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August 2009
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Dealing With a Stolen Kindle

Ars Technica has an article about how Amazon deals with stolen Kindles.  Apparently, if you contact Amazon about a Kindle that has been stolen, they will de-register your account from the device.  What they can’t do, however, is locate it or send a signal to kill or wipe the device.

It’s not entirely clear why Amazon can’t do this.  After all, the Kindle is connected to a cellular network and Amazon is able to take control, at least somewhat, of the device if they want to.  Amazon did say that Sprint may have some options available, and that they will “respond to appropriate requests for information from law enforcement officials.”

The article argues that it wouldn’t be very difficult for Amazon to add some sort of options for those who have had their Kindles stolen.  Many other devices can be remotely wiped clean if the owner wishes, why couldn’t Amazon do the same?  As eReaders become more widespread, more Kindles will have sensitive documents stored on them.  If the Kindle was open for installing third party software, someone could easily provide this functionality.  Now, it seems to be up to hackers to add this functionality.

7 comments to Dealing With a Stolen Kindle

  • Trellis

    If they were able to wipe the Orwell book, then they are able to wipe stolen kindles. And considering that each kindle clearly has some sort of code embedded, and that’s how the books know to download to YOUR kindle, then they also have the ability to prevent it from being reregistered with Amazon, and could if they wanted to, go to the trouble to provide the contact information of the person trying to register it. I’m not surprised they don’t do the last option, but it is pure laziness for not doing the first two.

  • CJ

    I just wrote about this on my site as well (http://www.kindlenewsandreviews.com/kindle-questions-what-should-i-do-if-i-lose-my-kindle/). The thing I don’t understand about this discussion is why people expect Amazon to provide locating or or wiping services for your lost device. Just because they may have the capability doesn’t mean it’s cost-effective or even necessary for them to provide customers with this technology.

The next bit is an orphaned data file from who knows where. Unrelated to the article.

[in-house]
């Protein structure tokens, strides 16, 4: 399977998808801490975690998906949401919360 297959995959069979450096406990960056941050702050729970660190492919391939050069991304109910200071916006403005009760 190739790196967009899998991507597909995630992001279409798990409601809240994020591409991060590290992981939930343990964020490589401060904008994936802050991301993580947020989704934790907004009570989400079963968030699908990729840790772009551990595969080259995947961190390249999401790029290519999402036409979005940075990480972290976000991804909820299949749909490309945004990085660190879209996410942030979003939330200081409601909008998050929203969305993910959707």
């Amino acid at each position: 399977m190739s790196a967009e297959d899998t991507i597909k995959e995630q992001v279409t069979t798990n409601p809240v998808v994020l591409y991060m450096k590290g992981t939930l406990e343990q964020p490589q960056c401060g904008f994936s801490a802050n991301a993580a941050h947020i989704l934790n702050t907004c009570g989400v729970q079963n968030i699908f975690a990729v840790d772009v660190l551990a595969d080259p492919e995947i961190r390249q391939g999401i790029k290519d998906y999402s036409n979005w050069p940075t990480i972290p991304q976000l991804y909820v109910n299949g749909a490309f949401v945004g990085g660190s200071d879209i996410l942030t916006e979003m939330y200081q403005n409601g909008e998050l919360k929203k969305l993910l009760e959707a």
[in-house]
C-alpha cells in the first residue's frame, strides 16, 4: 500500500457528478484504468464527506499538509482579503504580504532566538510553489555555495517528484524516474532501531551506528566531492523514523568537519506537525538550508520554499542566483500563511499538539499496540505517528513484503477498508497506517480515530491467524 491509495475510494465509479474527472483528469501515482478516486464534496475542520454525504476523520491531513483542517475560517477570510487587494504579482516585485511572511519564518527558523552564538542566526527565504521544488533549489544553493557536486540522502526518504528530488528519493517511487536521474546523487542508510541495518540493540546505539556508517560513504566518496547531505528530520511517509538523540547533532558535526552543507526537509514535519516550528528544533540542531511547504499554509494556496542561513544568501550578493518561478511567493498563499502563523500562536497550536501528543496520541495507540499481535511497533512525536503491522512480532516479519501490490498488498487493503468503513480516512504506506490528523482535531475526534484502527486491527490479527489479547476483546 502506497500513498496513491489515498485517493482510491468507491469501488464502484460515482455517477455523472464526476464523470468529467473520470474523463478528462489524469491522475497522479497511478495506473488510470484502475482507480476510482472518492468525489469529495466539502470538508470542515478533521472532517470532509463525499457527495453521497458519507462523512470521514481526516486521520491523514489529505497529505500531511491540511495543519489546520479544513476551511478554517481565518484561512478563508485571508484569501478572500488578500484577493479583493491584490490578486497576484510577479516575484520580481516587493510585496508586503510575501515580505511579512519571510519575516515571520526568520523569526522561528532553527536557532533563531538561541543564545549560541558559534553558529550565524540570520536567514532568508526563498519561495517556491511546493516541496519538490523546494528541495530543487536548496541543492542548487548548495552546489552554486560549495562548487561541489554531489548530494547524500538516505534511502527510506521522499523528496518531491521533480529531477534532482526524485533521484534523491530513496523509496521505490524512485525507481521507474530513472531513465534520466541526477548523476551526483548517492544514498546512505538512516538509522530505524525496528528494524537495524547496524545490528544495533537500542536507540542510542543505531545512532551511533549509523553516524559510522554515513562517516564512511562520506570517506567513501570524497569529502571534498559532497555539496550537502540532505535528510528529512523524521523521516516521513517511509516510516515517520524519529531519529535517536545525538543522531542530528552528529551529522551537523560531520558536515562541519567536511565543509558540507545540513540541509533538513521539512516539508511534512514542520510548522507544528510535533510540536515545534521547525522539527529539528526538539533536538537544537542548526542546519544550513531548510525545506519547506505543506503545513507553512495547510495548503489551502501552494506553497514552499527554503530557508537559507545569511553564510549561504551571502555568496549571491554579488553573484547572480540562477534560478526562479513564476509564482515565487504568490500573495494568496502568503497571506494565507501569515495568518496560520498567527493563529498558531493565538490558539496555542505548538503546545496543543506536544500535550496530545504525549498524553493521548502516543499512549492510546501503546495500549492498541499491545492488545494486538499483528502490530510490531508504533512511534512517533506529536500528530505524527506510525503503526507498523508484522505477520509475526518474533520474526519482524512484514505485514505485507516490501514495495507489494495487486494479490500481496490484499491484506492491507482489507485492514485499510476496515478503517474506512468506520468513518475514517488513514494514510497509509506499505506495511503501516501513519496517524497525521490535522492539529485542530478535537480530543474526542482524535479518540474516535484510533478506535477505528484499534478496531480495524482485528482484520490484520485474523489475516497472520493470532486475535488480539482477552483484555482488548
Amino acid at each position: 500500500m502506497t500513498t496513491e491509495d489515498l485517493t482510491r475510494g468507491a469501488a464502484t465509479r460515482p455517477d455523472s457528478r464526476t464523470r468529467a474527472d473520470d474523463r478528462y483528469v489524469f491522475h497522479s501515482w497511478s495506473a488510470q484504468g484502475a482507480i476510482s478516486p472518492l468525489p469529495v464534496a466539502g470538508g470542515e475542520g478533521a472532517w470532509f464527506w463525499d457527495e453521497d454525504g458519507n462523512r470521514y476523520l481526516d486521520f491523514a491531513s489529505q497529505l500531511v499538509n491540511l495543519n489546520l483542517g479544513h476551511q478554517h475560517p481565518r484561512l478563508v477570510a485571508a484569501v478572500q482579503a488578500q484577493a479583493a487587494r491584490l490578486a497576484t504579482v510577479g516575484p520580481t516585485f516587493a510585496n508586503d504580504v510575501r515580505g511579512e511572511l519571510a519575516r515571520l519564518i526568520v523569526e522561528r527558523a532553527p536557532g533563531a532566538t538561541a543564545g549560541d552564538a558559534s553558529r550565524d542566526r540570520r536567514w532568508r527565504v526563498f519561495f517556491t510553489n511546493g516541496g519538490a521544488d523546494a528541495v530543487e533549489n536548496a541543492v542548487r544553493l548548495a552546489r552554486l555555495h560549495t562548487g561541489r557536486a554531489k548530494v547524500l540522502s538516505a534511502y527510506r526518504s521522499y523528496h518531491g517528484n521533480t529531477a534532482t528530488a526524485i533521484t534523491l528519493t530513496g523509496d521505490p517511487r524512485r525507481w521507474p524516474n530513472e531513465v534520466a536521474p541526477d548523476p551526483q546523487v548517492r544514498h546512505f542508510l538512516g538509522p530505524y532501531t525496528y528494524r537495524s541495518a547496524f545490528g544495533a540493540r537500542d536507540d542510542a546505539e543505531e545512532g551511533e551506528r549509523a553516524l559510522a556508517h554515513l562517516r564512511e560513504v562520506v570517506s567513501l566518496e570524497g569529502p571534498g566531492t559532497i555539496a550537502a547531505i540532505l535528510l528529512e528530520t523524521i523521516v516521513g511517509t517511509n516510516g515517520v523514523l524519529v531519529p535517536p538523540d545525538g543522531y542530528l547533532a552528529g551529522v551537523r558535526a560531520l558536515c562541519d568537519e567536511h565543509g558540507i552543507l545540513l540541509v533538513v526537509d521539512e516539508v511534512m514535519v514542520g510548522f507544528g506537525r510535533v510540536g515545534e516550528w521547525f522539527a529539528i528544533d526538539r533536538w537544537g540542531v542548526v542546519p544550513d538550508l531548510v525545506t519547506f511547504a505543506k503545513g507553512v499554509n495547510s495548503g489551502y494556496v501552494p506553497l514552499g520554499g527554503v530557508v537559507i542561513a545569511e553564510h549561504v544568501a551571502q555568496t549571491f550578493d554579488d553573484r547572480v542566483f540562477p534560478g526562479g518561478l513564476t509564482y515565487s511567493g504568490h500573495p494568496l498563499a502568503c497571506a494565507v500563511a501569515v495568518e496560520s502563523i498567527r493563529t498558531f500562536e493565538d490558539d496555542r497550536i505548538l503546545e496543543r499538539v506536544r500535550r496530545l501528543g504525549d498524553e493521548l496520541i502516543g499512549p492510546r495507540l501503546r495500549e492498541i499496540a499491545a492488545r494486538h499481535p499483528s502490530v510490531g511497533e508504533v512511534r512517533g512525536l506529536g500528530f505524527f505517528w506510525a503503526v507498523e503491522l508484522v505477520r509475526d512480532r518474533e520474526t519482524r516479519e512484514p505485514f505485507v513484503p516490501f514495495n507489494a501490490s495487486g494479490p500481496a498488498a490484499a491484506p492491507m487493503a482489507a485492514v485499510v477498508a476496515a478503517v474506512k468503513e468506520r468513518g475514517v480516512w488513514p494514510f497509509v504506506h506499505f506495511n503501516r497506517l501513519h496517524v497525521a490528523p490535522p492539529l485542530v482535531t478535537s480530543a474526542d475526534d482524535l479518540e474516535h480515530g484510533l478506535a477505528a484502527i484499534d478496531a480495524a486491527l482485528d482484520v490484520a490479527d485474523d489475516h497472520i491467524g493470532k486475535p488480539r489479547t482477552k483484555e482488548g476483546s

• Doug Rowlett

    I agree with CJ — what if they wipe the device and it turns out not to be stolen aferall? “Oh, heh, heh, I just found it under the seat in my car. Can you restore all my stuff?” Keep copies of your stuff that isn’t purchased from Amazon and keep your Kindle secure.

  • Steve

    If it’s about money, they could charge a fee to remotely brick or wipe a stolen device.

  • Al

    If the person that stole the device is going to use it for personal stuff, all they have to do is never turn on the whispernet. Then they can still obtain books from the myriad of publishers out there. Of course they lose the whispernet service, but then then they could expect a reduced usage device if they were familiar with the Kindle at all. On the other hand, if they sell it to someone as legitimate, then the poor sucker who uses it will be charged with possession of stolen articles and have it confiscated if he can be tracked down. I have heard of more Kindles being lost than stolen. Being left on trains or planes for example. I have not heard of any of those people recovering their Kindle. Still, the numbers are small.

  • Ray

    I don’t understand Amazon’s reluctance to wipe a stolen Kindle. I’ve spent too much money on my Kindle to let someone else use it would out my permission. Yeah I would immediately contact Amazon to de-register it, but it still usable. You still have to ability to download books and magazines off the internet and upload by attaching to your computer. I see this as enabling the theft. Why doesn’t Amazon give us a way to password protect our Kindles?

  • Bill in NC

    When Dad dumped his substance abusing second wife, he took away her car (he owned it, she was just an authorized driver)

    She promptly reported it stolen, and it took some time to get that straightened out.

    If you’re worried about $300 device getting stolen, add it to your homeowner’s via a rider.

    Though from my experience you’re more likely to need damage replacement.

    The Kindle’s not going to replace textbooks anytime soon considering how fragile that e-ink display has proved.

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